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Saturday, 9 September 2017
UCU STRIKE BALLOT TO FIGHT MAN UNI SACKINGS
ONE hundred and forty staff working at Manchester University have been threatened with the sack prompting their union, the University and College Union (UCU) to open a ballot for strike action against this massive attack.
UCU says there is no economic rationale for job cuts on such an enormous scale and has rejected the university’s claim that it needs to create ‘financial headroom’ in light of an ‘increasingly uncertain climate for universities’.
In its initial letter to the union announcing the redundancies, the university cited new government legislation and Brexit as underlying reasons for the cuts. But then six days later it denied Brexit was a factor.
The union says that the university is looking for reasons to justify unnecessary cuts. It is in a strong financial position having recorded a £36m surplus last year (2015/16) and its financial statement for the same year revealed it is sitting on £1.5bn of reserves.
UCU regional official, Martyn Moss, said: ‘We have tried our hardest to engage with the university management and will continue to do so but so far they have refused to back down on these massive compulsory job cuts so we have had no option but to call on our members to vote to strike.’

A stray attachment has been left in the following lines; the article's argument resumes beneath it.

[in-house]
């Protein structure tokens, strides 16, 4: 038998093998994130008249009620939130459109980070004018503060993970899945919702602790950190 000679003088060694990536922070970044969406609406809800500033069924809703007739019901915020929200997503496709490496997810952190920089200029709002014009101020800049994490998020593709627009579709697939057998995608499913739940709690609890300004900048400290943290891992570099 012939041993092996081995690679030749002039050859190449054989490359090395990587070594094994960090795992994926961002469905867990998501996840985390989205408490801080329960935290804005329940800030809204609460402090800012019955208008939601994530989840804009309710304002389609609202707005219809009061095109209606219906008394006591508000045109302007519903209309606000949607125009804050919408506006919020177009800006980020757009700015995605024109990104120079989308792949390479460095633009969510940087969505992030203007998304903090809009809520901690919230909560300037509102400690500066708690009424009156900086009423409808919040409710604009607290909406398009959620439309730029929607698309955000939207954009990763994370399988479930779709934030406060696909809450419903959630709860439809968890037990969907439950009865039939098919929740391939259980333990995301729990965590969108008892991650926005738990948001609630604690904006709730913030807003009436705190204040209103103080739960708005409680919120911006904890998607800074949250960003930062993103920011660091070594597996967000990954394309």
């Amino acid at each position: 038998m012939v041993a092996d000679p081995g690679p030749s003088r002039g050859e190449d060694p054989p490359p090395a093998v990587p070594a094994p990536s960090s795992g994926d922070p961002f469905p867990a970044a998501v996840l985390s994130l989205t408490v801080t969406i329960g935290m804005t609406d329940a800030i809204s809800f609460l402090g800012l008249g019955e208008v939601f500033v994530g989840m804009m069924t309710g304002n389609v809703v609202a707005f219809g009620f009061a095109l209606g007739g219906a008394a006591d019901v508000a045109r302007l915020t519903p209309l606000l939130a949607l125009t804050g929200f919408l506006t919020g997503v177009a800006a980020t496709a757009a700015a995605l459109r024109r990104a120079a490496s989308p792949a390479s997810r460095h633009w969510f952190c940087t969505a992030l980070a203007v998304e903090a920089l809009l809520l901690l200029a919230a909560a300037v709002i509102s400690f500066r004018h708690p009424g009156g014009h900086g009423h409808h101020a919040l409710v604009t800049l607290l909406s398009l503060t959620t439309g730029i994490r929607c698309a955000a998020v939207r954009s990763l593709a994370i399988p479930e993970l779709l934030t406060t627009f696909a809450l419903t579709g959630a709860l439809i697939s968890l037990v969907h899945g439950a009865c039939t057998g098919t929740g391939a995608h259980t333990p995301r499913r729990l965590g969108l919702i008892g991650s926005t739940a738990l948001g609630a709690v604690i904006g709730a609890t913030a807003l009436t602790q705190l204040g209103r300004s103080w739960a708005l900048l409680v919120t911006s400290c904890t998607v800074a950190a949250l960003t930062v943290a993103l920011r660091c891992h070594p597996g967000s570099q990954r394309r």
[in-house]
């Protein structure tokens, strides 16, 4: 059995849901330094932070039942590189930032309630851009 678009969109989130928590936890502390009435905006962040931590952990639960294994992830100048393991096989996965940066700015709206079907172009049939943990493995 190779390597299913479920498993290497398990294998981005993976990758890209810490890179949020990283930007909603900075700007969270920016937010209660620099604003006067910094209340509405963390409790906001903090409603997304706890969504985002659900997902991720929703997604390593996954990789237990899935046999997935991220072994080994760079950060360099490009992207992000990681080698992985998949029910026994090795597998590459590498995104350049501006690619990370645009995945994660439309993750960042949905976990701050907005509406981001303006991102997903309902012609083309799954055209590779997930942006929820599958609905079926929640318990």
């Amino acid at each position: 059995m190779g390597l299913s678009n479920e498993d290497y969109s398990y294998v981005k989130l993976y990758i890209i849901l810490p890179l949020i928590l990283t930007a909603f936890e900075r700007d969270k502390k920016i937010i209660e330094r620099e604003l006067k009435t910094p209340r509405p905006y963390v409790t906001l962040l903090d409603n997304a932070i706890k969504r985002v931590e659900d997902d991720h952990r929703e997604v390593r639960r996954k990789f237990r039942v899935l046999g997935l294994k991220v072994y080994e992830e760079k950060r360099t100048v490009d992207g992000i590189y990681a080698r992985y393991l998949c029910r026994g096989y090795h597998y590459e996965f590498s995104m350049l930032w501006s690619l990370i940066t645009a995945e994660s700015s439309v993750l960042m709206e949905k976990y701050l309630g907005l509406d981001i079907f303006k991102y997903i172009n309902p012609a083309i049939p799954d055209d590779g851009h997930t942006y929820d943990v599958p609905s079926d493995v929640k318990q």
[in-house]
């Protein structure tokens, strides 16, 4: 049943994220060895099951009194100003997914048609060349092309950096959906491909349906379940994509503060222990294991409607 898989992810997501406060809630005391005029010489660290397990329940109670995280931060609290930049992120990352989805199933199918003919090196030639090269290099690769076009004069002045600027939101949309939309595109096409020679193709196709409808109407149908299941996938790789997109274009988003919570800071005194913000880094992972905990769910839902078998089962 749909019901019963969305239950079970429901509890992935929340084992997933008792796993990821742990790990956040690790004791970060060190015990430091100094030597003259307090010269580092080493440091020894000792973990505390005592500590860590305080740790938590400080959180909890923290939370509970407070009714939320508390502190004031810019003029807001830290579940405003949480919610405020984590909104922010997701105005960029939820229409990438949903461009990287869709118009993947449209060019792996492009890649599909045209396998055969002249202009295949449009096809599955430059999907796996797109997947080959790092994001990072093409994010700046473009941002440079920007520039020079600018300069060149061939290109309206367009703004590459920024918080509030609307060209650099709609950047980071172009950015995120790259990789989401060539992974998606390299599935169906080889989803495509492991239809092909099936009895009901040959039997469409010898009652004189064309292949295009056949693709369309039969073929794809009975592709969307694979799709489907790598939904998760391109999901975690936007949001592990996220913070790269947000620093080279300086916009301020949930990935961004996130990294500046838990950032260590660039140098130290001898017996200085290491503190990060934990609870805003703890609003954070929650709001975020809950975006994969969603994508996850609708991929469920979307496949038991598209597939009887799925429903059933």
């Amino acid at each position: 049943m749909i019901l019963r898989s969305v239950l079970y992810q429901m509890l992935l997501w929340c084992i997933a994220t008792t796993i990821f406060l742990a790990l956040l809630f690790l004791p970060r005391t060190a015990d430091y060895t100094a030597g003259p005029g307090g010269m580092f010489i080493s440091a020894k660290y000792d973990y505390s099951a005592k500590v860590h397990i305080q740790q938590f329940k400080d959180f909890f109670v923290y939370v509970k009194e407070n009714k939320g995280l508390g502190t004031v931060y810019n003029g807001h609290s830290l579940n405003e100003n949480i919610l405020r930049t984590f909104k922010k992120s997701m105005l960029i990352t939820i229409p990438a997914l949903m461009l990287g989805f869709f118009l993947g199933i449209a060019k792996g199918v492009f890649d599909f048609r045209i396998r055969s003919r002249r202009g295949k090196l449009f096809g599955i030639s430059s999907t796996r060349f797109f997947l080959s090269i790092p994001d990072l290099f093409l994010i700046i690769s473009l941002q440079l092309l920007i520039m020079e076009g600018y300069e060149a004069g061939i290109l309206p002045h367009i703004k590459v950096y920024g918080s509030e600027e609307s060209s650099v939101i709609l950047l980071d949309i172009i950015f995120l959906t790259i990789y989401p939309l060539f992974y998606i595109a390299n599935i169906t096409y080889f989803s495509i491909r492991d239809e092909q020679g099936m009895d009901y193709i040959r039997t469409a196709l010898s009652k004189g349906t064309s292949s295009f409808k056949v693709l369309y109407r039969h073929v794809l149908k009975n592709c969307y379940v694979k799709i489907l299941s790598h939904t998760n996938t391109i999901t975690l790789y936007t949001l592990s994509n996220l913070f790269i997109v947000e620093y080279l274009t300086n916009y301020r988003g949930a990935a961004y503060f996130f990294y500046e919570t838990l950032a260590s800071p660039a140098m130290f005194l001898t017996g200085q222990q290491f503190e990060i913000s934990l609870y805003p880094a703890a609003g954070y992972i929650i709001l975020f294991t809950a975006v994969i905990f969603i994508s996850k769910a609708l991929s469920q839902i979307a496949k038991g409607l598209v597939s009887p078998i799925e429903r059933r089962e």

Meanwhile the UCU said yesterday that staff in further education colleges in England have seen their pay drop by 24 per cent in real-terms since 2009. ‘While the cost of living, expressed through the Retail Price Index (RPI), had increased by 27.6 per cent since 2009,’ UCU says, ‘pay had gone up by only 4 per cent.
‘This means that staff have suffered a real-terms drop of 23.6 per cent in their pay. College staff have fared even worse than public sector employees who have received a 6.3 per cent increase since 2009 – a real-terms drop of 21.3%.’
UCU head of further education Andrew Harden said: ‘As the cut to real pay for experienced lecturers since 2009 exceeds £8,000 it is little wonder that recruitment and retention issues are rife in our colleges. Things cannot continue as they are and I have written to colleges to ask them to give their negotiators a clear mandate for better pay at talks later this month.’
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